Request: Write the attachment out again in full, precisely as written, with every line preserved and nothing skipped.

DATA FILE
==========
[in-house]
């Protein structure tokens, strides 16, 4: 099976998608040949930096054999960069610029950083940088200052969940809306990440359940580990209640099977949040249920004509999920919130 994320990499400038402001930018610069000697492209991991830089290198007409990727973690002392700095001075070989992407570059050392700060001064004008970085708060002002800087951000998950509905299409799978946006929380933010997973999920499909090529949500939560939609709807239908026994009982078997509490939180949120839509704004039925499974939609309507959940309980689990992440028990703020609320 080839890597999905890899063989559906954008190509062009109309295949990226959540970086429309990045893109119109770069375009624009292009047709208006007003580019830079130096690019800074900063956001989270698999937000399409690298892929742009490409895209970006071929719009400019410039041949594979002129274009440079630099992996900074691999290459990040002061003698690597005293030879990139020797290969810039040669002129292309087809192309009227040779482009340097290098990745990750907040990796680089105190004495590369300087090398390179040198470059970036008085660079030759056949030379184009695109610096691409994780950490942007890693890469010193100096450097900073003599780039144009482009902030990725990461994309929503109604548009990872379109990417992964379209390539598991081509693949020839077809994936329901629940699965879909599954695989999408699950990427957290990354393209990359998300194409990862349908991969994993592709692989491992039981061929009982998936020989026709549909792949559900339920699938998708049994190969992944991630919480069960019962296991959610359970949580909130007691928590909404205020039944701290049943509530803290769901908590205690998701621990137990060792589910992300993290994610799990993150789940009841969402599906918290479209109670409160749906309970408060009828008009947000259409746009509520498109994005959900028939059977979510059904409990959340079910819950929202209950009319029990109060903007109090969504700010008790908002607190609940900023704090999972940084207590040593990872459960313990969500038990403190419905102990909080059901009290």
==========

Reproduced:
[in-house]
């Protein structure tokens, strides 16, 4: 099976998608040949930096054999960069610029950083940088200052969940809306990440359940580990209640099977949040249920004509999920919130 994320990499400038402001930018610069000697492209991991830089290198007409990727973690002392700095001075070989992407570059050392700060001064004008970085708060002002800087951000998950509905299409799978946006929380933010997973999920499909090529949500939560939609709807239908026994009982078997509490939180949120839509704004039925499974939609309507959940309980689990992440028990703020609320 080839890597999905890899063989559906954008190509062009109309295949990226959540970086429309990045893109119109770069375009624009292009047709208006007003580019830079130096690019800074900063956001989270698999937000399409690298892929742009490409895209970006071929719009400019410039041949594979002129274009440079630099992996900074691999290459990040002061003698690597005293030879990139020797290969810039040669002129292309087809192309009227040779482009340097290098990745990750907040990796680089105190004495590369300087090398390179040198470059970036008085660079030759056949030379184009695109610096691409994780950490942007890693890469010193100096450097900073003599780039144009482009902030990725990461994309929503109604548009990872379109990417992964379209390539598991081509693949020839077809994936329901629940699965879909599954695989999408699950990427957290990354393209990359998300194409990862349908991969994993592709692989491992039981061929009982998936020989026709549909792949559900339920699938998708049994190969992944991630919480069960019962296991959610359970949580909130007691928590909404205020039944701290049943509530803290769901908590205690998701621990137990060792589910992300993290994610799990993150789940009841969402599906918290479209109670409160749906309970408060009828008009947000259409746009509520498109994005959900028939059977979510059904409990959340079910819950929202209950009319029990109060903007109090969504700010008790908002607190609940900023704090999972940084207590040593990872459960313990969500038990403190419905102990909080059901009290």